The power of imitation: Already in infancy, imitation promotes a general pro-social orientation toward others

The power of imitation: Already in infancy, imitation promotes a general pro-social orientation toward others

Being mimicked increases pro-social behavior in adults, yet little is known about its social effect on children. Researchers in Germany have now investigated whether the fact of being imitated had an influence on infants’ pro-social behavior and on young children’s trust in another person.

via ScienceDaily: Living Well News:

June 27, 2013 — Being mimicked increases pro-social behaviour in adults, yet little is known about its social effect on children. Researchers of the Max Planck Institute for Evolutionary Anthropology in Leipzig, Germany, have now investigated whether the fact of being imitated had an influence on infants’ pro-social behaviour and on young children’s trust in another person.In one study, eighteen-month-old infants were either mimicked or not by an experimenter. Later, when this experimenter or a different adult needed help, infants who had been imitated were more likely to help spontaneously. In a second study, five- to six-year-olds interacted with one experimenter who mimicked their choices and another experimenter who made independent choices. The researchers found that the children were more likely to trust the preferences and factual claims of the experimenter who had mimicked them before. These results demonstrate that already in infancy mimicry promotes a general pro-social orientation toward others and that in young children imitation is a powerful means of social influence in development.Imitation is not only a means by which we learn from others. As adults, we routinely and automatically copy each other’s movements, postures, and facial expressions, and this has a variety of positive social consequences. After being mimicked, we behave more helpfully and generously toward others, from picking up others’ dropped belongings to giving more money to charity. Much less is known, however, about the social effects of imitation on infants and young children.Focusing on the social side of imitation, the researchers tested in a first study whether being mimicked increased pro-social behaviour in infants, as it does in adults. To this end, 48 eighteen-month-old infants were either mimicked or not by an experimenter: In the mimic condition, the experimenter immediately copied everything she saw or heard infants do. …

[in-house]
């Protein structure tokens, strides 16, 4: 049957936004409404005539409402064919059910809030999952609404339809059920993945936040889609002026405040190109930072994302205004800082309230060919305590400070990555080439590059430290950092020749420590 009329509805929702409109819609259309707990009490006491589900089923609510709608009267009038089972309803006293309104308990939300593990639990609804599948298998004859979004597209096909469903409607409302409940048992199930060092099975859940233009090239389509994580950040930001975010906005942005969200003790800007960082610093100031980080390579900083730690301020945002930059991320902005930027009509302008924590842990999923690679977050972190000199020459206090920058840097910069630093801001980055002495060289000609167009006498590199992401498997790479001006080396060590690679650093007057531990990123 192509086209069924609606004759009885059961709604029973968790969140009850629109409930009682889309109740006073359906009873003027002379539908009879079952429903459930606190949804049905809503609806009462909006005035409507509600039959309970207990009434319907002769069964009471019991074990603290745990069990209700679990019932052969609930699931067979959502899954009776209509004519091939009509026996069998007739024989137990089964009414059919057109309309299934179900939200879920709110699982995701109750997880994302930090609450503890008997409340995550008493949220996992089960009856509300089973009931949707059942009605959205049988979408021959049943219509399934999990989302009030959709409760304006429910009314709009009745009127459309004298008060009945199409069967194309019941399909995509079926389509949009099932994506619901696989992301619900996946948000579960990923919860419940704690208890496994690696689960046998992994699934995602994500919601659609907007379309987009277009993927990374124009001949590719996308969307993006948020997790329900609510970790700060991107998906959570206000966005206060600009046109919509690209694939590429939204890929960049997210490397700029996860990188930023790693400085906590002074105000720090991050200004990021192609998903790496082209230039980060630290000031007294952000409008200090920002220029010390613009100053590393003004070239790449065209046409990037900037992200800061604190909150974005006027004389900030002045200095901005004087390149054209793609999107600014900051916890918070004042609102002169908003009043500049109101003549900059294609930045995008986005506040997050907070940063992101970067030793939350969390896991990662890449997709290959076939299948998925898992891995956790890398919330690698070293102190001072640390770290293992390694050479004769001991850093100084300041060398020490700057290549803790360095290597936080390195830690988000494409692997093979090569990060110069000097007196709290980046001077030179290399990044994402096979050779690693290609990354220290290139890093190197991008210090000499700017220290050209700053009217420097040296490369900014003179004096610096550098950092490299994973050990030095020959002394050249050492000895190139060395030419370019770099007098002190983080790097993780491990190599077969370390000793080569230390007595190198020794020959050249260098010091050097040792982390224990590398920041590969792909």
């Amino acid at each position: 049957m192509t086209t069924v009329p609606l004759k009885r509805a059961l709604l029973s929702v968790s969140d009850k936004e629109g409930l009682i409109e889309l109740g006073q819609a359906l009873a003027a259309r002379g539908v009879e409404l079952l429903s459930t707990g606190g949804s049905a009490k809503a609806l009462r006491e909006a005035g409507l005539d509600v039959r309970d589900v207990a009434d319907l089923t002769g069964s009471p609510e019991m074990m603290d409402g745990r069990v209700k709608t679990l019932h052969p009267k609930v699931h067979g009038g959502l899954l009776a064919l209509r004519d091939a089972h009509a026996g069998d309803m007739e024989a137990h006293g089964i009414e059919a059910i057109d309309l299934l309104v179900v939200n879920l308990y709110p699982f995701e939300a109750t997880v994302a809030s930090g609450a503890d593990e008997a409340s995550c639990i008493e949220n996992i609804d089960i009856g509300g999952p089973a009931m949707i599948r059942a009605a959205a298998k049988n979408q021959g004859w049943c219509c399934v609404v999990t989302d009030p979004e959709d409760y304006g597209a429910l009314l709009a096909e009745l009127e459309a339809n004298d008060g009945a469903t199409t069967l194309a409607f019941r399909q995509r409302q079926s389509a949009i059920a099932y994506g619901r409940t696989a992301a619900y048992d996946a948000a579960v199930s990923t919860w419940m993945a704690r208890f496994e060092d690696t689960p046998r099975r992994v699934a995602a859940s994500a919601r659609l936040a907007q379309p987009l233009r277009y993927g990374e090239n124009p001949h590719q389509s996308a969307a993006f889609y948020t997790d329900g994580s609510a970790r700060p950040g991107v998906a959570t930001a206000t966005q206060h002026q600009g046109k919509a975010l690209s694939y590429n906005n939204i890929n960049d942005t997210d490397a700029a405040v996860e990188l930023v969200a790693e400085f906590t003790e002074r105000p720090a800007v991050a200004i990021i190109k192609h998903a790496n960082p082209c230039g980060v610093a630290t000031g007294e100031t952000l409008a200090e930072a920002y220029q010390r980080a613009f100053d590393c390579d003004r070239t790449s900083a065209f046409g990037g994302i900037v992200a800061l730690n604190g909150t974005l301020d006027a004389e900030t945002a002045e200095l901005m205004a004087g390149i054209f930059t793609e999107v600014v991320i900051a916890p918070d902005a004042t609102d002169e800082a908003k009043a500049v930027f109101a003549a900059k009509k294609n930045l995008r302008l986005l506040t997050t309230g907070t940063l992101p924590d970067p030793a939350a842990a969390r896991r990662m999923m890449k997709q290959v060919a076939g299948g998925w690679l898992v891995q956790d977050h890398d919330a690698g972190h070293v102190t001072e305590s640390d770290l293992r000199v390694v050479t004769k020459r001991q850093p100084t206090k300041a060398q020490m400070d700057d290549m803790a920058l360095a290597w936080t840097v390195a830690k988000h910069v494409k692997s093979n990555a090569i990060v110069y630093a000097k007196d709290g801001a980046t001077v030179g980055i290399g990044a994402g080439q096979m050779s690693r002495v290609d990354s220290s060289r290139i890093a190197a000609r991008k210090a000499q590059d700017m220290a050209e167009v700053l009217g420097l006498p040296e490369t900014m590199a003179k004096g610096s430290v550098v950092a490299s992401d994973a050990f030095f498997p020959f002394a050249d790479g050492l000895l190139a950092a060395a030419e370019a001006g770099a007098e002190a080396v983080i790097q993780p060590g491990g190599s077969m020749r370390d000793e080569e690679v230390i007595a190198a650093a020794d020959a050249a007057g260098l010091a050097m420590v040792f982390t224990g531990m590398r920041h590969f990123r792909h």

For more info: The power of imitation: Already in infancy, imitation promotes a general pro-social orientation toward others

ScienceDaily: Living Well News

The power of imitation: Already in infancy, imitation promotes a general pro-social orientation toward others

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